Securing the Future of Afghanistan - Defence Committee Contents


Conclusion

151. Afghanistan is one of the poorest countries in the world. It has suffered many years of conflict. Prime Minister Tony Blair promised 'The conflict will not be the end, we will not walk away as the outside world has done so many times before.' Throughout this inquiry into securing the future of Afghanistan, we have received starkly opposing evidence and narratives of future scenarios following the withdrawal of combat forces from those which are overly optimistic to those which see only gloom and doom. The fact is that the UK will have limited influence and, indeed, it is for the Afghan people themselves to determine for their future. The best the UK can do is to withdraw in good order and engage with external partners to improve the chances of Afghanistan going forward. In so doing the UK and its international partners must show the Afghan people that they will abide by their obligations to continue to support them in their efforts including in the area of women's rights which, at the start of the conflict, the then US Secretary of State, Colin Powell, described as 'non-negotiable'.

152. Securing the future of Afghanistan requires the concerted efforts of all the Afghan people; regional neighbours, in particular Pakistan; the USA; NATO and other coalition partners. Much detailed work needs to be done before the end of combat operations at the end of 2014. We recognise that achieving a peaceful Afghanistan is a process not an event but Afghanistan has to be given the best chance when it takes over full responsibility for its own security.

153. In the process of establishing a peaceful and functioning Afghanistan, we will be looking for evidence of:

  If not a concluded peace settlement, at least the start of the process, with the insurgency including Taliban—it should be Afghan led but supported by neighbours such as Pakistan, and the international community must do its utmost to ensure that all the people of Afghanistan, including women, are brought into the process;

  Open and free elections;

  An appropriately trained and equipped ANSF able to maintain security against a continuing and possibly increased threat of insurgency with financial support after 2014;

  Continuing support for economic development including the provision of aid, the maintenance of this aid will be crucial both in strengthening the Afghan Government's hand in negotiations and ensuring that the West continues to have a voice in Afghanistan;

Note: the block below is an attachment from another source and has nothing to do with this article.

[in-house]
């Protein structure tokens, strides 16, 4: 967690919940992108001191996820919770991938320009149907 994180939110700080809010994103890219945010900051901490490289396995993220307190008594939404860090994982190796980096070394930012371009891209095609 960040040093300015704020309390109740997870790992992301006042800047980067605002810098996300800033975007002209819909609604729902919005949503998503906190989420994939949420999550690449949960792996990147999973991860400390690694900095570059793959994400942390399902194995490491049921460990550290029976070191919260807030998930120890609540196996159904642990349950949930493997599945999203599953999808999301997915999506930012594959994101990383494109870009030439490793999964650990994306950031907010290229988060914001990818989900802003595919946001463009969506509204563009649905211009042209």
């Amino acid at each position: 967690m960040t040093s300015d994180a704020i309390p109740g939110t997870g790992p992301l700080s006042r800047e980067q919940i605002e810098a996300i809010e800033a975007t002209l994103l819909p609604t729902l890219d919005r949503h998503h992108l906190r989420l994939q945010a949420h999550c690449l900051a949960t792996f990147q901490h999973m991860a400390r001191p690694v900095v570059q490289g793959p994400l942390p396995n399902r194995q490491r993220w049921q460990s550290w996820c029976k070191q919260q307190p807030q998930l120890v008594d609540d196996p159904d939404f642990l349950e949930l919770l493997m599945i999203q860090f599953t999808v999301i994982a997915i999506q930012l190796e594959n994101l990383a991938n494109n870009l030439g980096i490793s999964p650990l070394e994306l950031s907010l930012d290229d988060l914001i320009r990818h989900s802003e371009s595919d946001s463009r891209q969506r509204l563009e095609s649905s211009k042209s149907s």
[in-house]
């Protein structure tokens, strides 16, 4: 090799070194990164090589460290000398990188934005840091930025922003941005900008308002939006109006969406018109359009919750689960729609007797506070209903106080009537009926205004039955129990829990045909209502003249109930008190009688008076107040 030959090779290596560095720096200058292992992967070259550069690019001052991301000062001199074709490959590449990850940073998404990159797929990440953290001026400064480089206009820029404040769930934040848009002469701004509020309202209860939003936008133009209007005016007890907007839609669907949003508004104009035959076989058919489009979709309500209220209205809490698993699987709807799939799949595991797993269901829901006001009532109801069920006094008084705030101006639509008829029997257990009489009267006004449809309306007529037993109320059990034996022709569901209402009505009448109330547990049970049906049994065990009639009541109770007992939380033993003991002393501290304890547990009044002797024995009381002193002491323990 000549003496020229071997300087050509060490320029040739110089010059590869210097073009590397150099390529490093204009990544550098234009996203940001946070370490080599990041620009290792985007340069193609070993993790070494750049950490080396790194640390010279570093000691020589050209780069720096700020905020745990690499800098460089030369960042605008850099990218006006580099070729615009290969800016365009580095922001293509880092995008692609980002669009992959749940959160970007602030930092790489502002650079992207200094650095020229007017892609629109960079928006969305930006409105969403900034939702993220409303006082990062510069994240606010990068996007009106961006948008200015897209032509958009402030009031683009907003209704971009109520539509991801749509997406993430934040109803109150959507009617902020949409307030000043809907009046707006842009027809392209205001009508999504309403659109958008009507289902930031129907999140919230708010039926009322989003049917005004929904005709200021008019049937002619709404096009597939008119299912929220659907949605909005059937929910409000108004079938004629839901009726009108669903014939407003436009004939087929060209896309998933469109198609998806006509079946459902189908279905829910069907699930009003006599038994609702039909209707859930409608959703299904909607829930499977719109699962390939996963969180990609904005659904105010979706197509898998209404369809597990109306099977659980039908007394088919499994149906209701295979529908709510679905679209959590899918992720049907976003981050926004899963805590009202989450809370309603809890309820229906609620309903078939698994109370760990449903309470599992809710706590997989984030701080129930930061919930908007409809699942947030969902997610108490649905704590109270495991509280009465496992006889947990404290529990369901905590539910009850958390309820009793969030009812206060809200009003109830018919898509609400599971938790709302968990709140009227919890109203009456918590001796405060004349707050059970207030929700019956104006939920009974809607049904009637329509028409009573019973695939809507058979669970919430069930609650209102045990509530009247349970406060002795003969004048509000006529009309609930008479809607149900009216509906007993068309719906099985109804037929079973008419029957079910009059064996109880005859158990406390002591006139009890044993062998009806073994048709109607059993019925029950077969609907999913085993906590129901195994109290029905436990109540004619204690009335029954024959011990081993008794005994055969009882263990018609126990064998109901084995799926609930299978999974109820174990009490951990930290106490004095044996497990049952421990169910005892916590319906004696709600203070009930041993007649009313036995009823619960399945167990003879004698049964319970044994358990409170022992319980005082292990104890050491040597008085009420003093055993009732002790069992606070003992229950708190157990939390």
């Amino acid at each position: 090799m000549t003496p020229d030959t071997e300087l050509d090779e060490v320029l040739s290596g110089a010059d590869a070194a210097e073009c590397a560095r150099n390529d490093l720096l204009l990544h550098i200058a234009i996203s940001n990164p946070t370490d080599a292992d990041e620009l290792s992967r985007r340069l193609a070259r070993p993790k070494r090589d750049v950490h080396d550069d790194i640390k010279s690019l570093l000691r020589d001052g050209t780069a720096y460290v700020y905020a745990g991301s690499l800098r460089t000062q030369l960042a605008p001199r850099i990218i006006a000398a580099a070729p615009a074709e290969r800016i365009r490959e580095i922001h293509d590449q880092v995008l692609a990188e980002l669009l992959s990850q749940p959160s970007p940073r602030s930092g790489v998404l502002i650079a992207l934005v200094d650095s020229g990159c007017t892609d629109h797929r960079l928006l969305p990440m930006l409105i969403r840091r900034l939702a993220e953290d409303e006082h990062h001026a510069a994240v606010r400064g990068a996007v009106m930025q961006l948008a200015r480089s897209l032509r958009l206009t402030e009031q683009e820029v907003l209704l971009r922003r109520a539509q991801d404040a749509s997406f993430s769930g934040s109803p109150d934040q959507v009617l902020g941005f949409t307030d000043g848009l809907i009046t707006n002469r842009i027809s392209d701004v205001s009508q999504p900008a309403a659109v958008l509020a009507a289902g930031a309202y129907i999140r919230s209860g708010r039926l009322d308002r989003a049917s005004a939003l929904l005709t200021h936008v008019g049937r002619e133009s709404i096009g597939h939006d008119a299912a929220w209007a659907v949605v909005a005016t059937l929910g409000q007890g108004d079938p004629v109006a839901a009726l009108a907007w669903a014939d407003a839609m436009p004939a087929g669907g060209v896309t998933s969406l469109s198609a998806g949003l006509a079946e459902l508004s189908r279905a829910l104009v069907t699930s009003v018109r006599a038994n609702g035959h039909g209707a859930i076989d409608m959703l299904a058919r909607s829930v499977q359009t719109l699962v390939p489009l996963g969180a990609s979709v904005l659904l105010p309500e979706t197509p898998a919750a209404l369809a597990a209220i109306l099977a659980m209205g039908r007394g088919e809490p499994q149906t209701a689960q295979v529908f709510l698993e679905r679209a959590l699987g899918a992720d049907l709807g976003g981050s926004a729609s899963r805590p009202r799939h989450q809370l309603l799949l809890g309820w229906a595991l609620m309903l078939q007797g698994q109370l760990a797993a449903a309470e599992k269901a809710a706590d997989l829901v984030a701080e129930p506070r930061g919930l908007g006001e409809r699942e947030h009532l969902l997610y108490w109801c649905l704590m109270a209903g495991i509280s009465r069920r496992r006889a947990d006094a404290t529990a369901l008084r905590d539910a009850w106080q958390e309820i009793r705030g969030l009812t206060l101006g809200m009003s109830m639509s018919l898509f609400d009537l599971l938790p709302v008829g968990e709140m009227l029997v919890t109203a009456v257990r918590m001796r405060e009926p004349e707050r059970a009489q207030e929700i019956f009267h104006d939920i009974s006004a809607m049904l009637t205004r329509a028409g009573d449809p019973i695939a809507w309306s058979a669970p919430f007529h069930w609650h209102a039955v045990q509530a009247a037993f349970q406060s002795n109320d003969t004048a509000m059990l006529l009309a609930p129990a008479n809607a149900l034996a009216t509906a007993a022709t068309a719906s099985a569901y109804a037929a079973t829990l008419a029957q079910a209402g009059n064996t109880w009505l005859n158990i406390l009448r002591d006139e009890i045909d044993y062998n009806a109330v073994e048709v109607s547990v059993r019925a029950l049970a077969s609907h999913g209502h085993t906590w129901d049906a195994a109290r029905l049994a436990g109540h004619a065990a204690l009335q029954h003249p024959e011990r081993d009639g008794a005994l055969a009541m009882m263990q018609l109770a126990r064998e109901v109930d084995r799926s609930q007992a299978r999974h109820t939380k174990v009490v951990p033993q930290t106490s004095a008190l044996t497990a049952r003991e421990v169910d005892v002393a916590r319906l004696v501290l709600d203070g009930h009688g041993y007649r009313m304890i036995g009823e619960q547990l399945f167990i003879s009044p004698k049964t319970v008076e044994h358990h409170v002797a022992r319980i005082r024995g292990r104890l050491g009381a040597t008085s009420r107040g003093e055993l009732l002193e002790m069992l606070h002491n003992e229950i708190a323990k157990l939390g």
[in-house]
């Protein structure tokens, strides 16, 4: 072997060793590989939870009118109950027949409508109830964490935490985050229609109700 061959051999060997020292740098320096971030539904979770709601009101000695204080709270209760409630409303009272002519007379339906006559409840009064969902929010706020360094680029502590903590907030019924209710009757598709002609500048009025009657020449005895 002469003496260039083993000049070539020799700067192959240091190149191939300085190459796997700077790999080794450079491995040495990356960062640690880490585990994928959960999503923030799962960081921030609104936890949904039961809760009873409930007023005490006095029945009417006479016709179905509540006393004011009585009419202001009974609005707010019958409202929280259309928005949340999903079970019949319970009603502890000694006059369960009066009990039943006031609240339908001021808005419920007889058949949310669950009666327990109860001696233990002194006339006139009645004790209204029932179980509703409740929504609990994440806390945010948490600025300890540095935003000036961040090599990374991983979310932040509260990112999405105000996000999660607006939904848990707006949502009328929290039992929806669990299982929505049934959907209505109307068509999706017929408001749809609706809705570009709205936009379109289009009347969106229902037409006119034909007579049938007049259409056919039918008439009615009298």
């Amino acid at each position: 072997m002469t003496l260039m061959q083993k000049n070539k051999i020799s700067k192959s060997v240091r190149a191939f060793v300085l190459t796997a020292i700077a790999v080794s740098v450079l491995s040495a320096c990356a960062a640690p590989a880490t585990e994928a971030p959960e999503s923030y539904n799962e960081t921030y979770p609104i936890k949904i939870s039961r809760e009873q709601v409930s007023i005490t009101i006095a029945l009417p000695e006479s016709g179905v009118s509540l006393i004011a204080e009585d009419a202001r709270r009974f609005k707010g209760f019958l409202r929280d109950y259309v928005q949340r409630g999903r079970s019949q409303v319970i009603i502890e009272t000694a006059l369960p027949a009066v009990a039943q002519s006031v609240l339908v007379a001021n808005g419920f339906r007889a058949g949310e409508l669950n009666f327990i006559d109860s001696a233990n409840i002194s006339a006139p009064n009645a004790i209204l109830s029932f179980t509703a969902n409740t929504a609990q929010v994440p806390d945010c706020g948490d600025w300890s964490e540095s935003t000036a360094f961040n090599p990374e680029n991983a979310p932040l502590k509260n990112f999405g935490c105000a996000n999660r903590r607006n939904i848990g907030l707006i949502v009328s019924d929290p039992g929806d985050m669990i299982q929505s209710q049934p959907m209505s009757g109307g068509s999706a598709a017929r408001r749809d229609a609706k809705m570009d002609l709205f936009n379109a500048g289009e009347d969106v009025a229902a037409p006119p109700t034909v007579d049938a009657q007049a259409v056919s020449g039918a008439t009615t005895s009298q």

A strong judicial system; and

  A reduction in the level of corruption and some measure of control of drug production and the drug trade.

154. The UK Government has a responsibility to use such influence as remains to it to make a post-2014 Afghanistan work. In response to our Report, the Government should set out what it intends to do in support of the above goals in the run up to the end of 2014. It should also set out how it intends to communicate these objectives and the end of the military mission to the Afghan and UK populations, in particular, what more needs to be done to ensure that the ANSF are able to deliver the security of Afghanistan after 2014. We recognise that the UK is only one player in ensuring a successful Afghanistan but we urge the Government to use its influence with the international community to achieve much more in Afghanistan before the end of 2014.

155. If the UK is to continue to provide financial and training support to Afghanistan post 2014 there needs to be a clear articulation of the areas the UK will fund and support and the outcomes it expects to achieve. It must be clear to those engaged in the peace negotiations that, in providing support in the future, the UK will be paying close attention to the progress on the rights of women, children and minority groups, the tackling of corruption and the furtherance of the rule of law.

156. We have received very little information from the MoD and the FCO as to how they plan to be involved in Afghanistan beyond 2014. Given there are less than two years before the end of 2014, the Government should inform us how it sees its future role in Afghanistan.

157. The withdrawal of UK Armed Forces will involve a demanding and complex set of tasks. The UK Armed Forces and other allies face many challenges in the withdrawal of the military equipment in Afghanistan. As the plans for withdrawal mature, the MoD should provide us with the detailed plans, if necessary on a classified basis. The MoD should put the protection of the Armed Forces at the forefront of its preparation and planning.

158. Finally, we recommend that, in 2015, the Government undertake a comprehensive and detailed lessons learned process which looks forward to how these lessons will influence the future decision making processes of the MoD, DFID and the FCO and other Government Departments, as well as a major review of what the UK has achieved and not achieved in Afghanistan in the period 2001 to 2014.


 
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Prepared 10 April 2013